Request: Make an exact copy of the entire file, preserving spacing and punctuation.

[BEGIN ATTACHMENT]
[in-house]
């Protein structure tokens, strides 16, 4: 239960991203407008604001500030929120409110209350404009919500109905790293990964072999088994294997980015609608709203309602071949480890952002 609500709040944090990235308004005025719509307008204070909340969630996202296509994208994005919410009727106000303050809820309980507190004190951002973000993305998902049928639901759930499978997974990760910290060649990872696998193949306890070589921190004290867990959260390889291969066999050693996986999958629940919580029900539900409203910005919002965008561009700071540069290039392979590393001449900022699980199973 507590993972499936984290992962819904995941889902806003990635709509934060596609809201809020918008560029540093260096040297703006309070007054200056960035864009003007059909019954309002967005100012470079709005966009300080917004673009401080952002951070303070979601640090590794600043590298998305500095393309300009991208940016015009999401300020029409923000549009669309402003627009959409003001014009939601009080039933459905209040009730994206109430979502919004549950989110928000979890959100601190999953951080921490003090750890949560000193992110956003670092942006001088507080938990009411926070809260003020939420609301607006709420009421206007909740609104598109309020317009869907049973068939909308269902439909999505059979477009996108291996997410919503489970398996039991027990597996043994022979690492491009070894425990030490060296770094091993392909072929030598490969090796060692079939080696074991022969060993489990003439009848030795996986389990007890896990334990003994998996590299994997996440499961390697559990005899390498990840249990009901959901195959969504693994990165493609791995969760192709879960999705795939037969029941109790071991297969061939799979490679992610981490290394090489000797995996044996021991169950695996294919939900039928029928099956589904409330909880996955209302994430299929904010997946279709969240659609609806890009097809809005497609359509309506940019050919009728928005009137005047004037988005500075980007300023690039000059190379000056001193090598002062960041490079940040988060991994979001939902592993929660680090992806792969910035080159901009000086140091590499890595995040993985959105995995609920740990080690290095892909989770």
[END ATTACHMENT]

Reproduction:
[in-house]
């Protein structure tokens, strides 16, 4: 239960991203407008604001500030929120409110209350404009919500109905790293990964072999088994294997980015609608709203309602071949480890952002 609500709040944090990235308004005025719509307008204070909340969630996202296509994208994005919410009727106000303050809820309980507190004190951002973000993305998902049928639901759930499978997974990760910290060649990872696998193949306890070589921190004290867990959260390889291969066999050693996986999958629940919580029900539900409203910005919002965008561009700071540069290039392979590393001449900022699980199973 507590993972499936984290992962819904995941889902806003990635709509934060596609809201809020918008560029540093260096040297703006309070007054200056960035864009003007059909019954309002967005100012470079709005966009300080917004673009401080952002951070303070979601640090590794600043590298998305500095393309300009991208940016015009999401300020029409923000549009669309402003627009959409003001014009939601009080039933459905209040009730994206109430979502919004549950989110928000979890959100601190999953951080921490003090750890949560000193992110956003670092942006001088507080938990009411926070809260003020939420609301607006709420009421206007909740609104598109309020317009869907049973068939909308269902439909999505059979477009996108291996997410919503489970398996039991027990597996043994022979690492491009070894425990030490060296770094091993392909072929030598490969090796060692079939080696074991022969060993489990003439009848030795996986389990007890896990334990003994998996590299994997996440499961390697559990005899390498990840249990009901959901195959969504693994990165493609791995969760192709879960999705795939037969029941109790071991297969061939799979490679992610981490290394090489000797995996044996021991169950695996294919939900039928029928099956589904409330909880996955209302994430299929904010997946279709969240659609609806890009097809809005497609359509309506940019050919009728928005009137005047004037988005500075980007300023690039000059190379000056001193090598002062960041490079940040988060991994979001939902592993929660680090992806792969910035080159901009000086140091590499890595995040993985959105995995609920740990080690290095892909989770």